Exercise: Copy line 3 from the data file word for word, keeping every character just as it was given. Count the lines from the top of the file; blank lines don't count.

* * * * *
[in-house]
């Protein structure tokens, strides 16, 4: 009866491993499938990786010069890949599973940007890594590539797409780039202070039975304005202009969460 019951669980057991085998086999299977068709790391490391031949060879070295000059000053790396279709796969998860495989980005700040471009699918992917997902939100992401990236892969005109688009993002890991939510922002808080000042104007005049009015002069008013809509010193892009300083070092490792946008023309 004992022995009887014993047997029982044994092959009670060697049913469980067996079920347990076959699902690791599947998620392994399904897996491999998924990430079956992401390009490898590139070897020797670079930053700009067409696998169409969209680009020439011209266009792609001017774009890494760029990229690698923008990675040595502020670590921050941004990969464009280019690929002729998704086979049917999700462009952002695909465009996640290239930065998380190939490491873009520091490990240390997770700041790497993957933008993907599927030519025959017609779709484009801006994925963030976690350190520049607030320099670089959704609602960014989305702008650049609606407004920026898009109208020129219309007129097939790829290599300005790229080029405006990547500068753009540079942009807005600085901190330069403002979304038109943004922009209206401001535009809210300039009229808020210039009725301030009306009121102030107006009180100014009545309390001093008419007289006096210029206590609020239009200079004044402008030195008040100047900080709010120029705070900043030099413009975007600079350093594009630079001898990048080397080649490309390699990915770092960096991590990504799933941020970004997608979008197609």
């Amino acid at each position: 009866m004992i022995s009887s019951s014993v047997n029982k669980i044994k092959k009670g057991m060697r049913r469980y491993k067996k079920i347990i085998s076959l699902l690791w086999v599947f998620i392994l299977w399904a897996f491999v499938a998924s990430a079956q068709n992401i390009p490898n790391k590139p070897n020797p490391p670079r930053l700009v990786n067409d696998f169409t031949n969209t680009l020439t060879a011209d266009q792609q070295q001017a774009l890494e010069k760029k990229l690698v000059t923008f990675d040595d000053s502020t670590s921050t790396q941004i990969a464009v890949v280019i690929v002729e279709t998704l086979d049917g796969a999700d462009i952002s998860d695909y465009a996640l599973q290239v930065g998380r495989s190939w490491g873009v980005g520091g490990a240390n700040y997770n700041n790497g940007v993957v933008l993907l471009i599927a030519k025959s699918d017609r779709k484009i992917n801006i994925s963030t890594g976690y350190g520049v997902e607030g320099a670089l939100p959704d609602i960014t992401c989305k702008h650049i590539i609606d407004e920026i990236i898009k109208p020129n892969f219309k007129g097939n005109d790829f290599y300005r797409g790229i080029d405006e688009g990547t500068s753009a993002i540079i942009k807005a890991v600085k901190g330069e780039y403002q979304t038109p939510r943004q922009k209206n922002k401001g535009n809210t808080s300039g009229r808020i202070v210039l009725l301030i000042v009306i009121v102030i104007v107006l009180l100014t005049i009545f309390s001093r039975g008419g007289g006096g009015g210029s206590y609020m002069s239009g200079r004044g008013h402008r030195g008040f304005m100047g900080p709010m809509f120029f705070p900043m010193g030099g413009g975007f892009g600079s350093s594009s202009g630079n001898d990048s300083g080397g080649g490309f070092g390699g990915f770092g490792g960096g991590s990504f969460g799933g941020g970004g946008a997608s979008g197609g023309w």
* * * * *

């Amino acid at each position: 009866m004992i022995s009887s019951s014993v047997n029982k669980i044994k092959k009670g057991m060697r049913r469980y491993k067996k079920i347990i085998s076959l699902l690791w086999v599947f998620i392994l299977w399904a897996f491999v499938a998924s990430a079956q068709n992401i390009p490898n790391k590139p070897n020797p490391p670079r930053l700009v990786n067409d696998f169409t031949n969209t680009l020439t060879a011209d266009q792609q070295q001017a774009l890494e010069k760029k990229l690698v000059t923008f990675d040595d000053s502020t670590s921050t790396q941004i990969a464009v890949v280019i690929v002729e279709t998704l086979d049917g796969a999700d462009i952002s998860d695909y465009a996640l599973q290239v930065g998380r495989s190939w490491g873009v980005g520091g490990a240390n700040y997770n700041n790497g940007v993957v933008l993907l471009i599927a030519k025959s699918d017609r779709k484009i992917n801006i994925s963030t890594g976690y350190g520049v997902e607030g320099a670089l939100p959704d609602i960014t992401c989305k702008h650049i590539i609606d407004e920026i990236i898009k109208p020129n892969f219309k007129g097939n005109d790829f290599y300005r797409g790229i080029d405006e688009g990547t500068s753009a993002i540079i942009k807005a890991v600085k901190g330069e780039y403002q979304t038109p939510r943004q922009k209206n922002k401001g535009n809210t808080s300039g009229r808020i202070v210039l009725l301030i000042v009306i009121v102030i104007v107006l009180l100014t005049i009545f309390s001093r039975g008419g007289g006096g009015g210029s206590y609020m002069s239009g200079r004044g008013h402008r030195g008040f304005m100047g900080p709010m809509f120029f705070p900043m010193g030099g413009g975007f892009g600079s350093s594009s202009g630079n001898d990048s300083g080397g080649g490309f070092g390699g990915f770092g490792g960096g991590s990504f969460g799933g941020g970004g946008a997608s979008g197609g023309w």